Distinct microbial communities associated with buried soils in the Siberian tundra

Autoren:Gittel, Antje (Carl von Ossietzky Universität Oldenburg); Barta, Jiri (University of South Bohemia in České Budějovice ); Kohoutová, Iva (University of South Bohemia in České Budějovice ); Mikutta, Robert (Gottfried Wilhelm Leibniz Universität Hannover); Owens, Sarah (University of Bergen (UiB)); Gilbert, Jack (University of Bergen (UiB)); Schnecker, Jörg; Wild, Birgit; Hannisdal, Bjarte (University of Bergen (UiB)); März, Jöran (Helmholtz-Zentrum Geesthacht - Zentrum für Material- und Küstenforschung); Lashchinsky, Nikolaj (Russian Academy of Sciences); Capek, Petr (University of South Bohemia in České Budějovice ); Santruckova, Hana (University of South Bohemia in České Budějovice ); Gentsch, Norman (Gottfried Wilhelm Leibniz Universität Hannover); Shibistova, Olga (Gottfried Wilhelm Leibniz Universität Hannover); Guggenberger, Georg (Gottfried Wilhelm Leibniz Universität Hannover); Richter, Andreas; Torsvik, Vigdis (University of Bergen (UiB)); Schleper, Christa; Urich, Tim
Abstrakt:Cryoturbation, the burial of topsoil material into deeper soil horizons by repeated freeze–thaw events, is an important storage mechanism for soil organic matter (SOM) in permafrost-affected soils. Besides abiotic conditions, microbial community structure and the accessibility of SOM to the decomposer community are hypothesized to control SOM decomposition and thus have a crucial role in SOM accumulation in buried soils. We surveyed the microbial community structure in cryoturbated soils from nine soil profiles in the northeastern Siberian tundra using high-throughput sequencing and quantification of bacterial, archaeal and fungal marker genes. We found that bacterial abundances in buried topsoils were as high as in unburied topsoils. In contrast, fungal abundances decreased with depth and were significantly lower in buried than in unburied topsoils resulting in remarkably low fungal to bacterial ratios in buried topsoils. Fungal community profiling revealed an associated decrease in presumably ectomycorrhizal (ECM) fungi. The abiotic conditions (low to subzero temperatures, anoxia) and the reduced abundance of fungi likely provide a niche for bacterial, facultative anaerobic decomposers of SOM such as members of the Actinobacteria, which were found in significantly higher relative abundances in buried than in unburied topsoils. Our study expands the knowledge on the microbial community structure in soils of Northern latitude permafrost regions, and attributes the delayed decomposition of SOM in buried soils to specific microbial taxa, and particularly to a decrease in abundance and activity of ECM fungi, and to the extent to which bacterial decomposers are able to act as their functional substitutes.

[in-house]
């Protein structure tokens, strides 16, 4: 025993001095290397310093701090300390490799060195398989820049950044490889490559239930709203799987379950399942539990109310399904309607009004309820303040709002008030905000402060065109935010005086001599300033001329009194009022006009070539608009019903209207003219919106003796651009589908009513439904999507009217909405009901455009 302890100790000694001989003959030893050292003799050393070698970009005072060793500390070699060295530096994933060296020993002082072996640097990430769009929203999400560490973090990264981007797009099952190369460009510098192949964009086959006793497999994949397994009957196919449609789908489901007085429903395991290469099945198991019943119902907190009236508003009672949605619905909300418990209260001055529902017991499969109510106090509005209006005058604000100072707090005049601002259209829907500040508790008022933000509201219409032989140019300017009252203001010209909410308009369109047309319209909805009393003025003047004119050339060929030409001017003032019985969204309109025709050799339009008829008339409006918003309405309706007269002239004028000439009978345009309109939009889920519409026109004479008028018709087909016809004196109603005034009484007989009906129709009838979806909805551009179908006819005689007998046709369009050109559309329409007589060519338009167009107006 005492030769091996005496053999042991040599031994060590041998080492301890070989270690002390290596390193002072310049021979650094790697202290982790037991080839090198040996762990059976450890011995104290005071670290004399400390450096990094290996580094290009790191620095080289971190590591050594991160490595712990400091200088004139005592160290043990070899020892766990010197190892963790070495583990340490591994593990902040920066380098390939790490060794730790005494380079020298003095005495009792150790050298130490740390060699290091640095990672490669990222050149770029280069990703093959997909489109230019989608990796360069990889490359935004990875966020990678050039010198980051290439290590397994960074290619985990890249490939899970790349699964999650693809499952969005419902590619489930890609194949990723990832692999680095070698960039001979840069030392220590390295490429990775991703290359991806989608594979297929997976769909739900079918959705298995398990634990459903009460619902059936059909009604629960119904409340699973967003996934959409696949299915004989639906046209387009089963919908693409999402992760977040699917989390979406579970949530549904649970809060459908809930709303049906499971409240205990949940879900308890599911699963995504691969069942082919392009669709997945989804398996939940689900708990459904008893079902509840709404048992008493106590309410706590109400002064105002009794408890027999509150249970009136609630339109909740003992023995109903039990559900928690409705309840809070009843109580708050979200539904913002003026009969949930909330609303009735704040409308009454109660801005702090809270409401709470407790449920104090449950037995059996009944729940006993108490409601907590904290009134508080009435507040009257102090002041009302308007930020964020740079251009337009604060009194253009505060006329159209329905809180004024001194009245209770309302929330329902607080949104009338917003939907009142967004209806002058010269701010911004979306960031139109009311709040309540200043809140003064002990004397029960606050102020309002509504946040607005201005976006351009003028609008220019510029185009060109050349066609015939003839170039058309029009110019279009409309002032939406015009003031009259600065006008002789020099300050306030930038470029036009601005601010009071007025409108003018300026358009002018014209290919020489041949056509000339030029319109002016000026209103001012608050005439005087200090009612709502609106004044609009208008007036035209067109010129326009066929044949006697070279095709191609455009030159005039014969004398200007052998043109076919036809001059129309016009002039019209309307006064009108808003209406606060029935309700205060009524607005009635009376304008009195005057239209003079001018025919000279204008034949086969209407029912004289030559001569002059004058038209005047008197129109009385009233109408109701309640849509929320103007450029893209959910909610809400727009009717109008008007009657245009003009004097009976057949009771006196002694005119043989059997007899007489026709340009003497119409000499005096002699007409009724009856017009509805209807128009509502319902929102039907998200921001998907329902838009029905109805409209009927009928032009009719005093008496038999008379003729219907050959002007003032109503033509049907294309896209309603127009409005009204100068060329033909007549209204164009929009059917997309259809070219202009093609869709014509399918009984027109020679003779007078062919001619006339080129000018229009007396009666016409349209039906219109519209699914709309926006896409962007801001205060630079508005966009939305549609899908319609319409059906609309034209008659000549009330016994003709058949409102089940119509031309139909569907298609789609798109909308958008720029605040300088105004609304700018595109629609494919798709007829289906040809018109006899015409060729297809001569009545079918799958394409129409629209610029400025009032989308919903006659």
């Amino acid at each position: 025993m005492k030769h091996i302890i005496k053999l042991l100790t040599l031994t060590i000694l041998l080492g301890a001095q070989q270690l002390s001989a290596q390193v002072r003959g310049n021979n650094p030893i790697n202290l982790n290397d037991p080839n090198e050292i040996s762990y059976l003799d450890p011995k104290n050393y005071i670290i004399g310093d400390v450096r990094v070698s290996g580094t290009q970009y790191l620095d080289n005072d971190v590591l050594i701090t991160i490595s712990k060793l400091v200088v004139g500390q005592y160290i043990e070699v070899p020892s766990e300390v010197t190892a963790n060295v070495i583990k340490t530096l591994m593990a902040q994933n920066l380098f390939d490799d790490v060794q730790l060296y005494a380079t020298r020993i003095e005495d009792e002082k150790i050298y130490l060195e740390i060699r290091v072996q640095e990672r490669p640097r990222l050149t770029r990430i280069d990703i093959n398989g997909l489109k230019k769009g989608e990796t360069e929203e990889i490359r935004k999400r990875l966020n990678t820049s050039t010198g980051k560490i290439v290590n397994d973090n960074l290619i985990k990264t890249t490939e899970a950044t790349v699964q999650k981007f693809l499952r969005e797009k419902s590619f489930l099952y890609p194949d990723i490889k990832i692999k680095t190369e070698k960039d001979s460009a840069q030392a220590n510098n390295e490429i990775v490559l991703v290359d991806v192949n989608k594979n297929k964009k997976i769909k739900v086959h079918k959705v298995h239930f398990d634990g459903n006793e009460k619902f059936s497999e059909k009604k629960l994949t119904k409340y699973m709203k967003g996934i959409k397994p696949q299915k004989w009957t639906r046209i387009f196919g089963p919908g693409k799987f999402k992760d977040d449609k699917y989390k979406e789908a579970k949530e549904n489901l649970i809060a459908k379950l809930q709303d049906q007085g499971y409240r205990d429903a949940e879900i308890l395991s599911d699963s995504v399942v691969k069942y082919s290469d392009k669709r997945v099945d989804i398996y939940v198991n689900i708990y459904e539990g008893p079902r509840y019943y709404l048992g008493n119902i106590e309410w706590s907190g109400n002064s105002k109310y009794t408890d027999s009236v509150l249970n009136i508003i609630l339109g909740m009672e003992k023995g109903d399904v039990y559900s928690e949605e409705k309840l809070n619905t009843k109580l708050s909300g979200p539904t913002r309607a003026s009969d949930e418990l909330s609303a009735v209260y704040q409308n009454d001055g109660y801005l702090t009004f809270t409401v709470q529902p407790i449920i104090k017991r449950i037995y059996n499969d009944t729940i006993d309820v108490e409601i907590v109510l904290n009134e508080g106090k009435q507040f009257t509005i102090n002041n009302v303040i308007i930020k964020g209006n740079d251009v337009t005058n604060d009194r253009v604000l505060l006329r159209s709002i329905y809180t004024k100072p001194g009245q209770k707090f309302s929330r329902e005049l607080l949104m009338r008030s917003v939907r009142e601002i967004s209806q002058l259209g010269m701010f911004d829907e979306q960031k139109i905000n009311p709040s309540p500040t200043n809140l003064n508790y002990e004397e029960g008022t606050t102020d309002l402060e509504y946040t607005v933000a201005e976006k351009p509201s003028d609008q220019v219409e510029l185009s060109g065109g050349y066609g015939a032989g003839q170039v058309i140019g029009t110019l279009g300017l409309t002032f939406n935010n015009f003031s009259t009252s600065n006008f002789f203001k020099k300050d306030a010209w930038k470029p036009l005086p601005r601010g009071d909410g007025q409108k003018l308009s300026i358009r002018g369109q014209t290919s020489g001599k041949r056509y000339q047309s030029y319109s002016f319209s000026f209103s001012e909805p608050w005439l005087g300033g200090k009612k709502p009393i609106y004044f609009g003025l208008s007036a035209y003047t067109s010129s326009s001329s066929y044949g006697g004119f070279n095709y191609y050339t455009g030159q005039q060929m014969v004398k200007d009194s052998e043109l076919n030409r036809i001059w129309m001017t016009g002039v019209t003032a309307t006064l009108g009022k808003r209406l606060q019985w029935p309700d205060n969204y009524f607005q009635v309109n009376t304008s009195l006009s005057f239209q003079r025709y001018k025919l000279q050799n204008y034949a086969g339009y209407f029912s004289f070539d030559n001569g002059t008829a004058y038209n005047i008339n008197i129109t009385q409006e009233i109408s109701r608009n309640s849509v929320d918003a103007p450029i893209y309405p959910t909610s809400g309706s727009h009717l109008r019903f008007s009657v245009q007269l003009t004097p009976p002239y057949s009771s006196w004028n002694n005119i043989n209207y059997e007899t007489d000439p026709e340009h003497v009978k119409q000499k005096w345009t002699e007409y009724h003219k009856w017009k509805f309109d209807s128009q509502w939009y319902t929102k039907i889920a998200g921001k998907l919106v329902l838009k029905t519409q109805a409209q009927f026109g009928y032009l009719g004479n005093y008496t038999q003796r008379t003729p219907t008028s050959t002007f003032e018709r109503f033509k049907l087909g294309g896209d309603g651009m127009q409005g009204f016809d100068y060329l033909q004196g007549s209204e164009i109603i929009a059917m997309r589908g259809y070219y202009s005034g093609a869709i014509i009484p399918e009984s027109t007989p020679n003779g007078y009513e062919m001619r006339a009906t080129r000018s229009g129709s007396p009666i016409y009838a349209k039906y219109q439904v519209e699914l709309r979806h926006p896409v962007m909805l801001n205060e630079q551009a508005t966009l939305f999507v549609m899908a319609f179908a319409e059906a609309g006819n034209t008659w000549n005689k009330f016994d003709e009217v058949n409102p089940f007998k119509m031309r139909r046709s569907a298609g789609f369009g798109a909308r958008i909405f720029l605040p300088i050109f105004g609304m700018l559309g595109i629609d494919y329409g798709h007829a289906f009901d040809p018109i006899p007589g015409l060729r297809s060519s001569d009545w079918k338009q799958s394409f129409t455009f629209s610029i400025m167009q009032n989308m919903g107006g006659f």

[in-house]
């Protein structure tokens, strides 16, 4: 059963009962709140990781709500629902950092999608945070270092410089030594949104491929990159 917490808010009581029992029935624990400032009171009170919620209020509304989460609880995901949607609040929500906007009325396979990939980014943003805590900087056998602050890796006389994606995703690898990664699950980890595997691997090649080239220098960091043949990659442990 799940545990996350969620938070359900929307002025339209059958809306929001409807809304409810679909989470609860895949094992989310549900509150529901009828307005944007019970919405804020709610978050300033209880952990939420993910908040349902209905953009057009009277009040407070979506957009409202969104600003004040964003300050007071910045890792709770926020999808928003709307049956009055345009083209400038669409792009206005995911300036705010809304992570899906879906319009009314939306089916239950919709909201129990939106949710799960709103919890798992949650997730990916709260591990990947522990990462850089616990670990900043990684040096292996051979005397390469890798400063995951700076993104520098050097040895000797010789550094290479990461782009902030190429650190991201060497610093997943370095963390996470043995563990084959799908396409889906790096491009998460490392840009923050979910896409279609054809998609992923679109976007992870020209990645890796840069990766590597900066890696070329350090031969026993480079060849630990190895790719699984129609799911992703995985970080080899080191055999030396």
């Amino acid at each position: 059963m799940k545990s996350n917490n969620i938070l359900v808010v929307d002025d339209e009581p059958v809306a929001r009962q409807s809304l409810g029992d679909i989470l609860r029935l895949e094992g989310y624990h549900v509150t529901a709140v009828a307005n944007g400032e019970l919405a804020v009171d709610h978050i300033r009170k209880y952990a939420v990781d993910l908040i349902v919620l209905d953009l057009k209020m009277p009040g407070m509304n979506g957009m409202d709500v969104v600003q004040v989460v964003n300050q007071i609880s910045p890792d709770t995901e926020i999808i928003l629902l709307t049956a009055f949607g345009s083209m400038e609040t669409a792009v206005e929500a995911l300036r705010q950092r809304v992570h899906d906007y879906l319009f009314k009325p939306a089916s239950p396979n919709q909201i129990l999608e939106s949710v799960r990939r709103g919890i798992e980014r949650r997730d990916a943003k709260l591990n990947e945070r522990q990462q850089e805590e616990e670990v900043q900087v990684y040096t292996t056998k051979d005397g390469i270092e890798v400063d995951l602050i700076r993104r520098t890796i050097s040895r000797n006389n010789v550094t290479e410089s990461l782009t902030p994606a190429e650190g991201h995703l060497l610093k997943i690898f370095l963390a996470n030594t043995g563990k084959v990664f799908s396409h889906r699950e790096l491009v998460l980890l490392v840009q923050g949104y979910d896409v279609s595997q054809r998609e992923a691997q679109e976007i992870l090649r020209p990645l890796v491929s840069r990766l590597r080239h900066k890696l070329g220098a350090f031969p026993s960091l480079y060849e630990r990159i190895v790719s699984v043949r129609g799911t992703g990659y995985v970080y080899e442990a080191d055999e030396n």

Journaltitel:The ISME Journal: multidisciplinary journal of microbial ecology
Peer reviewed:true
Digital Object Identifier (DOI):http://dx.doi.org/10.1038/ismej.2013.219